the twenty-fourth, Davidson advanced to Prairie Bayou, and, on the twenty-fifth, continued the march, skirmishing with Marmaduke's cavalry up to Brownsville, dislodging him at that place, and driving him into his intrenchments at Bayou Metou, on th were drawn up in line to receive them, consisting of the brigades of Fagan and Tappan, and the cavalry division, under Marmaduke. The rebels held their position obstinately until our artillery on the opposite side of the river was opened upon thotected by our artillery on the other side, and where aid might be sent him by a ford. But they were in full retreat. Marmaduke's cavalry only were disputing Davidson's entry of the city. The rebels had fired three pontoonbridges, laid across themet by my division until we reached Fourche Bayou, five miles from Little Rock. Here we found the enemy, consisting of Marmaduke's cavalry, dismounted, and Tappan's and Fagan's brigades of infantry, with two batteries, strongly posted. A sharp fig
tores and banks, and burned one hundred and eighty-five buildings, including one fourth of the private residences, and nearly all the business houses of the town, and, with circumstances of the most fiendish atrocity, murdered one hundred and forty unarmed men, among them fourteen recruits of the Fourteenth regiment, and twenty of the Second Kansas colored volunteers. About twenty-four persons were wounded. Since the fall of Vicksburgh, and the breaking up of large parts of Price's and Marmaduke's armies, great numbers of rebel soldiers, whose families live in Western Missouri, have returned, and being unable or unwilling to live at home, have joined the bands of guerrillas infesting the border. Companies, which before this summer mustered but twenty or thirty, have now grown to fifty or one hundred. All the people of the country, through fear or favor, feed them, and rarely any give information as to their movements. Having all the inhabitants, by good will or compulsion, thus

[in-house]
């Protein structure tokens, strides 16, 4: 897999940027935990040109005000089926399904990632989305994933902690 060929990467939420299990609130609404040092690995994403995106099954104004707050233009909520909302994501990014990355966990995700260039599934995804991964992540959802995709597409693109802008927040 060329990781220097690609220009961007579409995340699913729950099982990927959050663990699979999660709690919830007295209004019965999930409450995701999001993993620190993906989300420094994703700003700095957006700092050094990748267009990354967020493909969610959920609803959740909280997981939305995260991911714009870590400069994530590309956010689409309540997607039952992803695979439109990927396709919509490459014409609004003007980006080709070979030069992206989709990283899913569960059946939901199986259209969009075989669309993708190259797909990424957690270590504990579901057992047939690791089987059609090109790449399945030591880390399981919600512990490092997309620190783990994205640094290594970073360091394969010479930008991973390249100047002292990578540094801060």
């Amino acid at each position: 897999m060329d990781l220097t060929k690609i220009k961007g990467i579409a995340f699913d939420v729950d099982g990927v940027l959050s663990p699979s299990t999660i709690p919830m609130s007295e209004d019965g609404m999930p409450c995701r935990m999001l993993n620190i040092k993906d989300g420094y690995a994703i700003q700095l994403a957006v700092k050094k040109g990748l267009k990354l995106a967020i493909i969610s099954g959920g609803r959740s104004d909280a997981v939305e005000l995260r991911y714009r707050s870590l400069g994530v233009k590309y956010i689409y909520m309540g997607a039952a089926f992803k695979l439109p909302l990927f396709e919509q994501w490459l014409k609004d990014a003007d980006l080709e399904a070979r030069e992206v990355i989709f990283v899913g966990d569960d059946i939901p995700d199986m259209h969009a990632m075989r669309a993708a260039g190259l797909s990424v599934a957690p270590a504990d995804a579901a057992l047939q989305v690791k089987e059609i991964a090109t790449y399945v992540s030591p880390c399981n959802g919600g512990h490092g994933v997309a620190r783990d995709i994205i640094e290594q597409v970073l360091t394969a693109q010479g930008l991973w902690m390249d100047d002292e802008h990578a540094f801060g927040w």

so Lieutenant-Colonel Caldwell's report of his pursuit of Marmaduke. Caldwell captured more property than fell into the possession of Marmaduke during his raid. Very respectfully, Major, Your obedient servant, Frederick Steele, Major-General le fought at this place October twenty-fifth, between General Marmaduke's forces and the garrison at this post. About eighcted the proposition, and said he had despatches from General Marmaduke to the commanding officer, he supposed demanding a subales of cotton. In setting fire to these buildings, General Marmaduke committed the gross and barbarous deed of burning som his hands on. The prisoners that I captured reported General Marmaduke's force from two to three thousand men, and twelve pig ashamed and aggrieved at this, began to concentrate General Marmaduke's cavalry force at Princeton, forty-five miles from P He replied: I will not wait. I have despatches from General Marmaduke, as I suppose, demanding a surrender of the post. I